I’m a newcomer to the Church, with much still to learn, but I just participated in the foot-washing at our parish, and feel like I can comment. It was quite moving. (Except for me personally; my main thought was, “There’s over a thousand people watching me. Please God, don’t let me forget my moves!”)

    Our pastor washes three people in the Chancel, and then they do the feet of the other nine, lined up along the center aisle. It worked smoothly and well.

    The symbolism seems to be of “servant-hood.” The priest is our servant, and we as Christians are servants of others. Our pastor likes to say something like, “You are part of the Priesthood of all believers, and I’m your servant in this. Come the Judgement Day, I’m out of a job.”

    It would seem to me that this particular understanding should not preclude woman participating. We should all be disciples. It would guess it’s different from the issue of having woman as Communion ministers or lectors.

  5. Stephen says:

    Hi David

    Just leaving you some general comments about your blog – It’s really good, keep up the good work, and keep on blogging.

    I have a couple of little blogs but never seem to post to them as often as I should. Well done for keeping yours so up to date.

    Good also to see another Australian keeping tabs on world religious affairs. My best new source of material seems to come from the ABC’s Religion Report lately, but nowadays, there’s religion everywhere.



  6. Schütz says:

    Thanks for the comments folks. Welcome, Stephen, to Sentire Cum Ecclesia. I went and had a look at your blogs and left a comment on “What’s your Doctrine”. Fr Mackenzie was just a little too arcane for me!

    Just so that there is no confusion, I obviously had my tongue planted too firmly in my cheek and my cynicism was not properly comprehended.

    There is no doubt (no possible doubt whatever) that the rubrics of the Maundy Thursday Mass of the Lord’s Supper require the priest–and only the priest–to wash the feet of 12–and only 12–men–and only men. The reason is very simple and the “symbolism” is obvious. The priest is in the person of Christ. This is more than a symbol, it is a sacramental reality. The 12 men represent the 12 apostles–not the Church in general. For this reason only men take part in the footwashing. I was hoping that that was obvious to all my readers, but obviously not.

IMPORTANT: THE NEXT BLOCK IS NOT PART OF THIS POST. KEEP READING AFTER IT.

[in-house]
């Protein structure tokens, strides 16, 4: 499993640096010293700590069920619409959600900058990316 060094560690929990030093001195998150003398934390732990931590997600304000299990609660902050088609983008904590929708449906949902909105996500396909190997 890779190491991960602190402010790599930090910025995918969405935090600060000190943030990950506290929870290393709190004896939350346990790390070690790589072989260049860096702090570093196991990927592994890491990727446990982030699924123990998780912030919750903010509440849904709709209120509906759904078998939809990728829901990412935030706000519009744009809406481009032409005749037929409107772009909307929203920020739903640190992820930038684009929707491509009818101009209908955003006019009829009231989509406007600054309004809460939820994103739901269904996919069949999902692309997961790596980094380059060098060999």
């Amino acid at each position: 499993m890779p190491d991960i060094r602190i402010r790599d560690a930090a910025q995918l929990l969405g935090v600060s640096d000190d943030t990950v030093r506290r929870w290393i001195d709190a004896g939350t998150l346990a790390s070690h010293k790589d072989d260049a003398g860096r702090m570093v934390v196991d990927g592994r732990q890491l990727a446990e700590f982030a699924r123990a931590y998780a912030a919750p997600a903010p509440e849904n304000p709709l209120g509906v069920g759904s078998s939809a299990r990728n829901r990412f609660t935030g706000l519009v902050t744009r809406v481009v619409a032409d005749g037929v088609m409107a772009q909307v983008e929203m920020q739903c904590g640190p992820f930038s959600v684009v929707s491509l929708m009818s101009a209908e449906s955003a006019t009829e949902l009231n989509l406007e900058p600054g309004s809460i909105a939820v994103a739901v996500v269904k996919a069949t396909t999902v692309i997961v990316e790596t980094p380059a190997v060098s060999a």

Unfortunately in this politically correct world it seems we must allow women to play the part of male apostles also. That is a correlate to the push to allow women to be ordained as priests–they want to play the part of a male Christ also.

  7. Clara says:

    Hi David, Clara here, blogging from the ‘time-share’. No problems with gender on Holy Thursday, just a struggle to get more than 6 males. It has been rather like a Holy Week retreat . . . I should tell you though that they could have used a cantor – but if I told you that, Easter accommodation next year would be rather cramped.
    Happy Easter.

  8. Schütz says:

    Thanks, Lucian. Please note, everyone: THAT’s how it’s done.

  9. Lucian says:

    Now that I gave You a little hand here, how about You (finally) answering my initial question about the 12 Gospels? ;)

  10. Schütz says:

    I must admit, Lucian, to having no idea whatsoever what you are talking about.